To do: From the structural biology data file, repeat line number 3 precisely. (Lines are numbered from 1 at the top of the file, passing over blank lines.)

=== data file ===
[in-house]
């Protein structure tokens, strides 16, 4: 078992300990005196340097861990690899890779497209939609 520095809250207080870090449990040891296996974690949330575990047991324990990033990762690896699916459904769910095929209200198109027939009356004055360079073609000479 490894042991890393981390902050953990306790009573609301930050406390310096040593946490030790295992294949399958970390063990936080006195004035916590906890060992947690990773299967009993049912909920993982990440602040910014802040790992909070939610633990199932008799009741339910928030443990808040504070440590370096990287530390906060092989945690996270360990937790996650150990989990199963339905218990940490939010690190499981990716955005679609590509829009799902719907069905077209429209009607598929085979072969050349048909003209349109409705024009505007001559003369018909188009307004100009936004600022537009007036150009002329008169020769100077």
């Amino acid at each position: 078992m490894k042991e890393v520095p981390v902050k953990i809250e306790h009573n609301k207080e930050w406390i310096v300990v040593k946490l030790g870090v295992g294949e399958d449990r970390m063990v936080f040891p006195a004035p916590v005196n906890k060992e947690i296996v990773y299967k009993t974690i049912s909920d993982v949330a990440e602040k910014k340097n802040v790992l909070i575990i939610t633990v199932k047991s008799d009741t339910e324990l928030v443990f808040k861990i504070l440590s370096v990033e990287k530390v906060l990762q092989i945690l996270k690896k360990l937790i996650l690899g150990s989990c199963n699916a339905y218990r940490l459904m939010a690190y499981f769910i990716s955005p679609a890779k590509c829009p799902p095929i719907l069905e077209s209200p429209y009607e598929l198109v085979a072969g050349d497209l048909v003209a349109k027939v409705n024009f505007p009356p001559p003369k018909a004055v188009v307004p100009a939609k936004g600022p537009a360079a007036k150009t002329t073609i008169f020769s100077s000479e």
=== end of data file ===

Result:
């Amino acid at each position: 078992m490894k042991e890393v520095p981390v902050k953990i809250e306790h009573n609301k207080e930050w406390i310096v300990v040593k946490l030790g870090v295992g294949e399958d449990r970390m063990v936080f040891p006195a004035p916590v005196n906890k060992e947690i296996v990773y299967k009993t974690i049912s909920d993982v949330a990440e602040k910014k340097n802040v790992l909070i575990i939610t633990v199932k047991s008799d009741t339910e324990l928030v443990f808040k861990i504070l440590s370096v990033e990287k530390v906060l990762q092989i945690l996270k690896k360990l937790i996650l690899g150990s989990c199963n699916a339905y218990r940490l459904m939010a690190y499981f769910i990716s955005p679609a890779k590509c829009p799902p095929i719907l069905e077209s209200p429209y009607e598929l198109v085979a072969g050349d497209l048909v003209a349109k027939v409705n024009f505007p009356p001559p003369k018909a004055v188009v307004p100009a939609k936004g600022p537009a360079a007036k150009t002329t073609i008169f020769s100077s000479e």